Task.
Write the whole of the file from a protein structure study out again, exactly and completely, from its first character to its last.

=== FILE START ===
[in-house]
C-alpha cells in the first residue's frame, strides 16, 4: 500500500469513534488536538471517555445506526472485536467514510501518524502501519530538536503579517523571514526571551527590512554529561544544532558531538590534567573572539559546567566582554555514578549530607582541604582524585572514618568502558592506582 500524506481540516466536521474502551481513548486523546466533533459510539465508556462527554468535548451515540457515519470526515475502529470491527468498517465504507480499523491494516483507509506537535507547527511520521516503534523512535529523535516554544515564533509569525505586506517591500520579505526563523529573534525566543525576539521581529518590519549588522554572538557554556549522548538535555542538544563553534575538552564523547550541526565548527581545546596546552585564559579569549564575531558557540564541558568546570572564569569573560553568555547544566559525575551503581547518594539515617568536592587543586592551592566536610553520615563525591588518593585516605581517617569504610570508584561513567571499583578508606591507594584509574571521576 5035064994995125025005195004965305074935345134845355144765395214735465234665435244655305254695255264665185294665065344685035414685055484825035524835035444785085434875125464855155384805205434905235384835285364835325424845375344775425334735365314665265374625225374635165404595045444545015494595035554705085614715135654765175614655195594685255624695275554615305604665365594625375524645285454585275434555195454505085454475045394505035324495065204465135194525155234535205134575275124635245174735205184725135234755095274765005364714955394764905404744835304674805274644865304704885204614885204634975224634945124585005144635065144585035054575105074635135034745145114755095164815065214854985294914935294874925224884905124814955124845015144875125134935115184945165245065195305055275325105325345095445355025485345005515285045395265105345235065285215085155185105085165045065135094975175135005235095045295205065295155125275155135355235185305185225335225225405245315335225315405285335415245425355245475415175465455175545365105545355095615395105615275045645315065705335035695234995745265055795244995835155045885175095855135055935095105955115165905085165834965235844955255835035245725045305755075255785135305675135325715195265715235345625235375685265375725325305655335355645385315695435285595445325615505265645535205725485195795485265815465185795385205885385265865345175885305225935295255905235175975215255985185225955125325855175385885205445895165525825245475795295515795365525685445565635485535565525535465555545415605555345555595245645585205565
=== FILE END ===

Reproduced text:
[in-house]
C-alpha cells in the first residue's frame, strides 16, 4: 500500500469513534488536538471517555445506526472485536467514510501518524502501519530538536503579517523571514526571551527590512554529561544544532558531538590534567573572539559546567566582554555514578549530607582541604582524585572514618568502558592506582 500524506481540516466536521474502551481513548486523546466533533459510539465508556462527554468535548451515540457515519470526515475502529470491527468498517465504507480499523491494516483507509506537535507547527511520521516503534523512535529523535516554544515564533509569525505586506517591500520579505526563523529573534525566543525576539521581529518590519549588522554572538557554556549522548538535555542538544563553534575538552564523547550541526565548527581545546596546552585564559579569549564575531558557540564541558568546570572564569569573560553568555547544566559525575551503581547518594539515617568536592587543586592551592566536610553520615563525591588518593585516605581517617569504610570508584561513567571499583578508606591507594584509574571521576 5035064994995125025005195004965305074935345134845355144765395214735465234665435244655305254695255264665185294665065344685035414685055484825035524835035444785085434875125464855155384805205434905235384835285364835325424845375344775425334735365314665265374625225374635165404595045444545015494595035554705085614715135654765175614655195594685255624695275554615305604665365594625375524645285454585275434555195454505085454475045394505035324495065204465135194525155234535205134575275124635245174735205184725135234755095274765005364714955394764905404744835304674805274644865304704885204614885204634975224634945124585005144635065144585035054575105074635135034745145114755095164815065214854985294914935294874925224884905124814955124845015144875125134935115184945165245065195305055275325105325345095445355025485345005515285045395265105345235065285215085155185105085165045065135094975175135005235095045295205065295155125275155135355235185305185225335225225405245315335225315405285335415245425355245475415175465455175545365105545355095615395105615275045645315065705335035695234995745265055795244995835155045885175095855135055935095105955115165905085165834965235844955255835035245725045305755075255785135305675135325715195265715235345625235375685265375725325305655335355645385315695435285595445325615505265645535205725485195795485265815465185795385205885385265865345175885305225935295255905235175975215255985185225955125325855175385885205445895165525825245475795295515795365525685445565635485535565525535465555545415605555345555595245645585205565